Judd Trichter (Love in the Age of Mechanical Reproduction)
In meditation I access it; in yoga I feel it; on drugs it hit me like a hammer—at sixteen, staring into a bathroom mirror on LSD, contrary to instruction (“Don’t look in the mirror, Russ, it’ll fuck your head up.” Mental note: “Look in mirror.”). I saw that my face wasn’t my face at all but a face that I lived behind and was welded to by a billion nerves. I looked into my eyes and saw that there was something looking back at me that was not me, not what I’d taken to be me. The unrefined ocean beyond the shallow pool was cascading through the mirror back at me. Nature looking at nature. Not me, little ol’ Russ, tossed about on turbulent seas; these distinctions were engineered.
Russell Brand (Revolution)
Your generation will make its living with their minds, not their hands,” he once told me. The only acceptable career at Armco was as an engineer, not as a laborer in the weld shop. A lot of other Middletown parents and grandparents must have felt similarly: To them, the American Dream required forward momentum. Manual labor was honorable work, but it was their generation’s work—we had to do something different. To move up was to move on. That required going to college.
J.D. Vance (Hillbilly Elegy: A Memoir of a Family and Culture in Crisis)
As noted in About ESC Electrol Specialties Company began fabricating CIP System components as a vendor to one of the nations largest suppliers of cleaning chemicals to the Dairy industry more than 50 years ago. This vendor was a major provider of the engineering services, components and skilled personnel required to design and install CIPable automaed processes, for dairies initialy, and later food and beverage processors. This vendor was actively involved with new facility construction, but more importantly, also developed and applied the methodos of applying such new technology equally well to "recycle old dairies" via rennovation projects planned to provide the exisitng facility increased capacity, efficiency and quality capabilities, and keep it running during the rennovation process. This vendor worked on a design and install" basis and used its own wsanitary welding crews, even Internationally, through the mid 70s.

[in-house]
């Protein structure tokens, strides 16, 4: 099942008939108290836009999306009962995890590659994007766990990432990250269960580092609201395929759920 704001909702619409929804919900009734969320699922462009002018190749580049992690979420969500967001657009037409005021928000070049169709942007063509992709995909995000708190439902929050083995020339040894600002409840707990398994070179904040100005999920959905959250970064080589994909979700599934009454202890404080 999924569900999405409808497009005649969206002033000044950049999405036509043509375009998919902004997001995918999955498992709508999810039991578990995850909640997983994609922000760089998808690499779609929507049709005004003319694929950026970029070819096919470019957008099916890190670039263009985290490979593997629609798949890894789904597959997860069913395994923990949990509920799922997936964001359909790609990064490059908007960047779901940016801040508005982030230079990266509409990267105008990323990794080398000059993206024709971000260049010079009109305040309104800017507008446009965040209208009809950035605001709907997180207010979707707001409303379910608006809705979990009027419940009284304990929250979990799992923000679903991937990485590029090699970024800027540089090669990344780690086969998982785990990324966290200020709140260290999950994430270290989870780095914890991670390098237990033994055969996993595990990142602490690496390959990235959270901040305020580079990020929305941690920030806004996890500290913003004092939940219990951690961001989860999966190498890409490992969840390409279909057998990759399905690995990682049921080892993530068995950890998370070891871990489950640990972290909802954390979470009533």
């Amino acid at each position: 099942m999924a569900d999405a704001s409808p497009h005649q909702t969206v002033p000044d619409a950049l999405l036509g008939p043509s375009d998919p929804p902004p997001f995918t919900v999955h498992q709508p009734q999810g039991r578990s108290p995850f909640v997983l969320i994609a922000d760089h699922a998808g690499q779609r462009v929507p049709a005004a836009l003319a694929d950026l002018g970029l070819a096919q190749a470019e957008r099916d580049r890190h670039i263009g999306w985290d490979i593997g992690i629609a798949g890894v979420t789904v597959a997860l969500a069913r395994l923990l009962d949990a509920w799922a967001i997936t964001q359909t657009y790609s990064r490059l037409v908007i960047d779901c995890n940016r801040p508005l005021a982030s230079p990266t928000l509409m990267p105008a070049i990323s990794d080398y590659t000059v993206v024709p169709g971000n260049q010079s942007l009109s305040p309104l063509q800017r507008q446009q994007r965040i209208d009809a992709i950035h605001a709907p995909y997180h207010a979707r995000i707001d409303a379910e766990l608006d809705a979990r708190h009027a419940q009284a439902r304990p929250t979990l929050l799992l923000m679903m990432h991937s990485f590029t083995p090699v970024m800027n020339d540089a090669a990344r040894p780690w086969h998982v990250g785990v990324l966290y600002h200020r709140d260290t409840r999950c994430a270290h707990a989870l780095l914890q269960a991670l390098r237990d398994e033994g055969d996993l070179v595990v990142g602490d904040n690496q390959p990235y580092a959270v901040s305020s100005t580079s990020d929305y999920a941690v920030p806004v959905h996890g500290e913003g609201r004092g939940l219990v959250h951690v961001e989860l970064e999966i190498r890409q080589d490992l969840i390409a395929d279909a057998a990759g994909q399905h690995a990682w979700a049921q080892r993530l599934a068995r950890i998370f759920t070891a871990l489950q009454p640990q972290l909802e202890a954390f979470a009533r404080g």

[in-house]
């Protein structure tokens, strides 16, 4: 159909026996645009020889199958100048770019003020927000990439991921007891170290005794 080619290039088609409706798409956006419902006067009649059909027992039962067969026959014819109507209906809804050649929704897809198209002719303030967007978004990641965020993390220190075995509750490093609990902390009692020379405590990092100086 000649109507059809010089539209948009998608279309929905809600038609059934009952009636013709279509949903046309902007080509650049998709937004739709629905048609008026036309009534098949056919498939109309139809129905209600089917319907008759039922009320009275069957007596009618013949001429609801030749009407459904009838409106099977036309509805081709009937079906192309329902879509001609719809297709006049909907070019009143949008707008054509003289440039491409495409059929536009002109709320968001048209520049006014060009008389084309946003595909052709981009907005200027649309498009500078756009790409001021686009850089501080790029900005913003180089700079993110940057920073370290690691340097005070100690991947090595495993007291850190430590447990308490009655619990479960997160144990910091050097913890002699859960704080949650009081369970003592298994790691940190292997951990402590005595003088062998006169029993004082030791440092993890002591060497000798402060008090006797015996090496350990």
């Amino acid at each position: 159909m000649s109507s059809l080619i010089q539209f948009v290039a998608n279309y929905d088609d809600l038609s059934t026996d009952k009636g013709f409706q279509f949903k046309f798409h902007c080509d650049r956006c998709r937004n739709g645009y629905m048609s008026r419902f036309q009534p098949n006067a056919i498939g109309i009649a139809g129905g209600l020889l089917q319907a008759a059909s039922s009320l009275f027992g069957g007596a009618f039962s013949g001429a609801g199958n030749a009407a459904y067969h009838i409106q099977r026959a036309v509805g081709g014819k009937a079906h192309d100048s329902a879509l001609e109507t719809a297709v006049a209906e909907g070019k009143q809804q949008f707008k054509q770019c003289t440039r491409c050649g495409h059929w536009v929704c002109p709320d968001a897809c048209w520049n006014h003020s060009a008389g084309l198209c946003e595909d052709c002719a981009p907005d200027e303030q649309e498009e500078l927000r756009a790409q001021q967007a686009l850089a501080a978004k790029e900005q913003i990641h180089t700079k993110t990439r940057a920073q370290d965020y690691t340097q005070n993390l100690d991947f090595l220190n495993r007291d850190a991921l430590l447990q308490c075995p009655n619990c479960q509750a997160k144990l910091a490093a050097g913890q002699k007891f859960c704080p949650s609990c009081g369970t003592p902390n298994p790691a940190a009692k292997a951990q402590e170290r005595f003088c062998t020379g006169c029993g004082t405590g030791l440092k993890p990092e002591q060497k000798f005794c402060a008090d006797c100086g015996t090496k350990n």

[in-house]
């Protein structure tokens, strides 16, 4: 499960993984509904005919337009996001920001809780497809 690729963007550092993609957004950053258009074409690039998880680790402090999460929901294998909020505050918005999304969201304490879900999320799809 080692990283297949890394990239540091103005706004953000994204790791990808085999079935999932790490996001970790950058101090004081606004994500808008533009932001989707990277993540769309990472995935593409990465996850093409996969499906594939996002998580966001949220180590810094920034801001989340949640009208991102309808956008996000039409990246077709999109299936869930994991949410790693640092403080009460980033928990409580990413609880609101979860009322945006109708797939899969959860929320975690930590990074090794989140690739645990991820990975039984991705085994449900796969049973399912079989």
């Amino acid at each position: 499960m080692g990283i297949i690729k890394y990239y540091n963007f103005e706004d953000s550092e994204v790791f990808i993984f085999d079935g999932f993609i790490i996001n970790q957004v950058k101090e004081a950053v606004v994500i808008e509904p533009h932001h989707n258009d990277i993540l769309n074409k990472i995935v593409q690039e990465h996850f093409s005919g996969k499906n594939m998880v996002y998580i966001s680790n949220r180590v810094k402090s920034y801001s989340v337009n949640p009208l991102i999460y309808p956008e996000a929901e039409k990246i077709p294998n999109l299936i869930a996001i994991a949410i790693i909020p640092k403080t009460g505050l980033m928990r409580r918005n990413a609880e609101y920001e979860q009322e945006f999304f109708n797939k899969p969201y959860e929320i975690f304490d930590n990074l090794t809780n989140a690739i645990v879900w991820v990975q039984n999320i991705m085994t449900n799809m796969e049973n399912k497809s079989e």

John Franks
For my grandparents, Armco was an economic savior—the engine that brought them from the hills of Kentucky into America’s middle class. My grandfather loved the company and knew every make and model of car built from Armco steel. Even after most American car companies transitioned away from steel-bodied cars, Papaw would stop at used-car dealerships whenever he saw an old Ford or Chevy. “Armco made this steel,” he’d tell me. It was one of the few times that he ever betrayed a sense of genuine pride. Despite that pride, he had no interest in my working there: “Your generation will make its living with their minds, not their hands,” he once told me. The only acceptable career at Armco was as an engineer, not as a laborer in the weld shop. A lot of other Middletown parents and grandparents must have felt similarly: To them, the American Dream required forward momentum. Manual labor was honorable work, but it was their generation’s work—we had to do something different. To move up was to move on. That required going to college.